Tuesday, September 14, 2010

Why Grant, why?

I may have mentioned before that I either love or hate Grant Morrison's work.

I might even have commented that I'm not a big fan of his recent Batman work because I don't think he shows Dick Grayson the respect that he's due.

Well I've just finished rereading the year plus long run he's had on Batman And Robin and I can now say without any doubt in my voice that I absolutely HATE his work on Dick Grayson. Everything about the way that he writes Dick seems meant to underscore the differences in Dick and Bruce (he does use Damien to reflect Bruce - so we aren't deprived of that aspect of the book) and completely neglects that Dick would understand how important it is that people not be so easily able to distinguish the difference between himself and Bruce.

Let's agree that the only reason for anyone to put on the cowl after Bruce's death is because the legend is so much more important than the man. If you're not going to pretend to be Bruce, and to send the message to anyone and everyone that Batman is alive and continuing his battle with crime, then there isn't any point in becoming Batman. You simply remain Nightwing, or Robin or whomever else you are, and fill the void as best you can. Once you decide that necessity demands that you assume the mantle, then everything you do centers around making sure the illusion in perfect.

Grant's writing feels too much like Dick is comfortable being different (while in costume) from Bruce. I don't care if it's a world class detective like Jim Gordon or if it's an obsessive maniac like Two-Face or The Joker, there is no excuse for Dick Grayson to be acting in any manner different than the one he nows Bruce would act in. Yet there he is, book in and book out, acting like a rank amateur when it comes to imitating the man that he knows better than anyone else alive (save, perhaps, Alfred.) Grant is either calling Dick incompetent, or stupid, and I'm not sure which it is.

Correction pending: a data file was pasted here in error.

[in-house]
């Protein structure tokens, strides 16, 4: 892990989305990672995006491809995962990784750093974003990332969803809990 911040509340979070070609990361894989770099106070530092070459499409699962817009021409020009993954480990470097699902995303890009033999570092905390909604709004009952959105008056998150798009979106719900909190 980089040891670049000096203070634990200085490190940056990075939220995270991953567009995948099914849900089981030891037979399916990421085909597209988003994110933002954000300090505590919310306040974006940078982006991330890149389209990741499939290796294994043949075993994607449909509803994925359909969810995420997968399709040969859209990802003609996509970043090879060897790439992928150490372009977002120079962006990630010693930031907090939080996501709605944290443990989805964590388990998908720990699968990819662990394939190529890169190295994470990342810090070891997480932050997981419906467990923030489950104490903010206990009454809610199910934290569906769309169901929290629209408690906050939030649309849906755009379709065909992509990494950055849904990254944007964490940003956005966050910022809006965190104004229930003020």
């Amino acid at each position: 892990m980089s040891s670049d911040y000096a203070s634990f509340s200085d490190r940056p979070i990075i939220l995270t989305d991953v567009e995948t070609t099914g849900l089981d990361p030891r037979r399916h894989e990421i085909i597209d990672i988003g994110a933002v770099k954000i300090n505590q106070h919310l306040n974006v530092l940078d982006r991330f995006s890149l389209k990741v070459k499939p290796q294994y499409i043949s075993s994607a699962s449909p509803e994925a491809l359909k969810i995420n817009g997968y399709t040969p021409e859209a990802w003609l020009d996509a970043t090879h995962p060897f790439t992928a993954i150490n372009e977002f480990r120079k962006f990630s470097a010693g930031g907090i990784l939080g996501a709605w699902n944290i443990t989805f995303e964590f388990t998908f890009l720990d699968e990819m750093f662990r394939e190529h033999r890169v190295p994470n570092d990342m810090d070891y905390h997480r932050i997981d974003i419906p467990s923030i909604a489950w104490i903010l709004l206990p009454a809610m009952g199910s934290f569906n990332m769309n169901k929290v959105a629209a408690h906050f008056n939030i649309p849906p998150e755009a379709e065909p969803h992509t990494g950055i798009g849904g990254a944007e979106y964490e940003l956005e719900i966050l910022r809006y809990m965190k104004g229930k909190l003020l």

I just know that I don't like it at all.

2 comments:

Rude said...

I would argue that, to some extent, Dick has to be different to Bruce. They're different people, despite having so much in common. Without having read any of it, I can say that how Dick would react to a situation is not exactly how Bruce would.

Just look at their dispositions, Dick is far more optimistic than Bruce is, in most portrayals. Clearly, some of who Dick is has to show through in the writing, or he just becomes a proxy with no real distinction between himself and Bruce, which would devalue the both of them.

Then again, I haven't read it, so I could be completely off base.

The 4th Man said...

I think the important distinction is that I'm not asking for Dick to act like Bruce, I'm asking for Batman to act like Batman.

The writing, in my opinion, should distinguish between the two in the internal challenges of being like Bruce, despite being against Dick's nature. There is also ample time to use Dick as himself when out of costume or interacting with Damian or Alfred.

But once Dick puts on the cowl, to have him act in any way other than exactly like Bruce did under the cowl is to call him either incapable, or stupid. The whole point of becoming Batman was to make sure nobody knew Bruce had died. If you're going to act like Robin playing dress-up, that makes putting on the cowl pointless.

I think Grant blew it on this.

Dick's better than this. If he didn't want anyone to know the difference (and he wouldn't - that's the point) then nobody would know.